The Moor

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Our latest review visits one of the most famous series of Holmes stories not written by Conan Doyle—Laurie R King’s Mary Russell & Sherlock Holmes mysteries.

The Moor by Laurie R King, Allison & Busby, May 2014.

Paperback. 320pp £8.99.

Reviewed by Adrian Middleton

Like Laurie R King, I came to discover Sherlock Holmes in my middle years. Yes, I’d read the stories and even owned a few pastiche novels, but coming to find and love Holmes later in life seems, to me, to be the secret of her series’ success.

   In approaching the Mary Russell stories, I started not with her first, but her fourth novel, The Moor. It seems, if other reviewers are anything to go by, to have been tarred with accusations of tedium, poor pacing and a lack of focus. Not, apparently the best place to start.

   Well, I like a challenge, and if this is the worst, as my first, then enjoying it means I’ll have a lot to look forward to.

   As a sort of homage-cum-epilogue to Holmes’ greatest Dartmoor adventure, The Hound of the Baskervilles, it revisits the Moor and it’s history through the eyes of King’s Mary Sue, Mary Russell, with the assistance of the very real, and very eccentric nonagenarian, the Reverend Sabine Baring-Gould.

   There are murders, ghosts, military secrets, a Hound and even the Baskervilles, but this is not a comfortable romp through the standard Holmes adventure, but a detective novel in its own right.

   Unrestrained by the Watsonian narrative, King is able to explore Sherlock Holmes in a subtly different light, creating an equal partnership between the detective and his younger wife who, with her own skills and experiences, comes across as a sort of tomboy Tintin.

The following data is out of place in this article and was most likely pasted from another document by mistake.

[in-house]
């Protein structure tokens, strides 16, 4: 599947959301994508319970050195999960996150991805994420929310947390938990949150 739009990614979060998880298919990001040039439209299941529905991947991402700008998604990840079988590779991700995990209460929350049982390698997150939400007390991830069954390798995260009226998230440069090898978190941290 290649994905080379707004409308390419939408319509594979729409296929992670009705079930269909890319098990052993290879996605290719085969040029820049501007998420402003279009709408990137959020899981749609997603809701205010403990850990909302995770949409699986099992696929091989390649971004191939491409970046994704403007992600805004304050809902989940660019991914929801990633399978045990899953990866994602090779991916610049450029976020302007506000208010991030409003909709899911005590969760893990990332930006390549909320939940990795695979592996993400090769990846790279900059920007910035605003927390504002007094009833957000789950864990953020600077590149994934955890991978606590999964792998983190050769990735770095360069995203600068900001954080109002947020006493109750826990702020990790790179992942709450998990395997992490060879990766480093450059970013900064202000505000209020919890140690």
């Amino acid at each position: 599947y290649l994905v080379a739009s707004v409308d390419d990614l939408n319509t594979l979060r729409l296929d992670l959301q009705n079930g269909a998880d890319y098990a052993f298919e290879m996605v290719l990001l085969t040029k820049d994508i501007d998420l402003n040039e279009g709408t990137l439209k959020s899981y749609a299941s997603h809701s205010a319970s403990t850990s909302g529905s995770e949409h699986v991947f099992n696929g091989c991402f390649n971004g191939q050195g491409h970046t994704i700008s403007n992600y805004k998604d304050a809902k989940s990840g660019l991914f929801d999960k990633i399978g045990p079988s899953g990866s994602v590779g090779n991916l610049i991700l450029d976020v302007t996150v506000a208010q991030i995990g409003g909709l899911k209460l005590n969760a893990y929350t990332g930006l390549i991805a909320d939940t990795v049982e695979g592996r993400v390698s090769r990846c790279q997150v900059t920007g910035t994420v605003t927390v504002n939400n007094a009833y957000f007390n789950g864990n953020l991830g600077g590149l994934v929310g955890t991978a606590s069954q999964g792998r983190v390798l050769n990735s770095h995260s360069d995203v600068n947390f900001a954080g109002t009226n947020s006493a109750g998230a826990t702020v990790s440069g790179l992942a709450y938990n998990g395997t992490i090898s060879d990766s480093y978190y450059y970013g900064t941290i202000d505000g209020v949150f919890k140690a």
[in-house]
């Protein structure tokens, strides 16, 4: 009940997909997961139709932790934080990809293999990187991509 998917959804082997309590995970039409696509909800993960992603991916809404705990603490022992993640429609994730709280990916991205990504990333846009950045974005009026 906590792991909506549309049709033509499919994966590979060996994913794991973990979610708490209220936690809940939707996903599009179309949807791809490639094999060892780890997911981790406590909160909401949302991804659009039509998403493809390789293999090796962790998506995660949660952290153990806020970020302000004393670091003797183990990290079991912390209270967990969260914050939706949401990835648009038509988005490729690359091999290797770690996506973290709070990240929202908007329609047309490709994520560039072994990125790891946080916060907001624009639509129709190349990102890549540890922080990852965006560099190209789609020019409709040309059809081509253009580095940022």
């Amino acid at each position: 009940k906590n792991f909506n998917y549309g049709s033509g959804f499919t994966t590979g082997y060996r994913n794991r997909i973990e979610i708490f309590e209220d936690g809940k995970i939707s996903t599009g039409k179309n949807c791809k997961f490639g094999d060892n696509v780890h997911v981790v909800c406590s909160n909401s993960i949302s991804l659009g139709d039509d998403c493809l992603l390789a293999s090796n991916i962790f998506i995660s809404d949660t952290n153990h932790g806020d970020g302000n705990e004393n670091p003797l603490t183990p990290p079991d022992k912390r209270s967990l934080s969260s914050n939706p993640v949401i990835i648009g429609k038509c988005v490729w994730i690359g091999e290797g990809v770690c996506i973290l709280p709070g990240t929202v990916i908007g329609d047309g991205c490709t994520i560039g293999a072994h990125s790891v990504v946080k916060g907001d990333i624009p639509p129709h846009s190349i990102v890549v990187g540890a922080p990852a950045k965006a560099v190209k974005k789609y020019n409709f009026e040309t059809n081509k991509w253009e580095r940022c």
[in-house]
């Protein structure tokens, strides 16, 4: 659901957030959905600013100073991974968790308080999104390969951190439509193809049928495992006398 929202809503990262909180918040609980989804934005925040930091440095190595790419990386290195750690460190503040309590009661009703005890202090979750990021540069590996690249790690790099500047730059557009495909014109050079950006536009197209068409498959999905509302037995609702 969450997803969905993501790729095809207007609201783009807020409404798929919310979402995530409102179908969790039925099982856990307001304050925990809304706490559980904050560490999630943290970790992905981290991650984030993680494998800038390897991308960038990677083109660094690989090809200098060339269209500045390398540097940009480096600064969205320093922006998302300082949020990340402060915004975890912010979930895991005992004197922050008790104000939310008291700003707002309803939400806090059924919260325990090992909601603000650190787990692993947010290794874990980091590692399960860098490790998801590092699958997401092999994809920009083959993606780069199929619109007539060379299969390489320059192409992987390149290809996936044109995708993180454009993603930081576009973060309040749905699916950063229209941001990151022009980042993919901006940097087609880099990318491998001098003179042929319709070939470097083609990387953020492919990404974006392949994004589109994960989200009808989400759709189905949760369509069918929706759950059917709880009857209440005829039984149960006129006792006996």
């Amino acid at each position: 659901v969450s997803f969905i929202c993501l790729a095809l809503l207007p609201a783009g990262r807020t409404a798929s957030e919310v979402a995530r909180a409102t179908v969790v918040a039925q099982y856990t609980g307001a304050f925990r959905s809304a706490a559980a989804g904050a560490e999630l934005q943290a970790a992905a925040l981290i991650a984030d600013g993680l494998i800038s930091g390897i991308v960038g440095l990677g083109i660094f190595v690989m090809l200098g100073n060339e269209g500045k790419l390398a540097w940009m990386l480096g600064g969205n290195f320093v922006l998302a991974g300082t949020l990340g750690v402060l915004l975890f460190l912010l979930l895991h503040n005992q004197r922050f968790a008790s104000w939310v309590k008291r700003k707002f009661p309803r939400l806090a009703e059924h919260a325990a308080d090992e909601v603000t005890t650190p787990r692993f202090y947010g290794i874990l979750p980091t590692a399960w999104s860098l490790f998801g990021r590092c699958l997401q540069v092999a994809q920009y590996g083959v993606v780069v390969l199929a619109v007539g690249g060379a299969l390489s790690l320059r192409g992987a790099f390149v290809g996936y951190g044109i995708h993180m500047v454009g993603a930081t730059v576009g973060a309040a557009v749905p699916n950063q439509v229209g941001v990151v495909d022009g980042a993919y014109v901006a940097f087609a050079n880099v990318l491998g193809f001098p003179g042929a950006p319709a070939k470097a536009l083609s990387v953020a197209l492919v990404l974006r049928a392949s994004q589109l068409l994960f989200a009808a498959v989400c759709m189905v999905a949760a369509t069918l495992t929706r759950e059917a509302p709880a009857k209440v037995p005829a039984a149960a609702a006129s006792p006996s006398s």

With an older Holmes we see a retired superhero who lets his apprentice do all the heavy lifting, giving us conclusions reached not by one, but two different perspectives.

   The plot is simple enough, and like Russell herself, feels very much like something Tintin, or perhaps Blyton’s Famous Five, would stumble through. For all this simplicity, the book takes its time, and the place is slow, but also fascinating. It moves forward by exploring the character of Baring-Gould, and also of Dartmoor itself, with a real passion for the history and geography of the area on display. In doing so it does tend to sideline the main mystery, as most of the events are told not shown, and we rely less on any face-to-face encounter with the maybe-supernatural, and more on bringing the strands of the investigation together in the final act.

   With the case solved ahead of the denouement, I confess to a little disappointment in that we follow Russell, not Holmes, to the conclusion. While no different to how we often saw Watson bring a case to its end, being in at the deep end with Russell means I was not, perhaps, invested enough to hold back my desire to see Holmes in action to the last. A reminder, perhaps, that while the Sherlock Holmes stories were essentially ‘for boys’, this successor series is considerably less binary.

   The bottom line, I enjoyed it, and look forward to catching up on all the other instalments.

 

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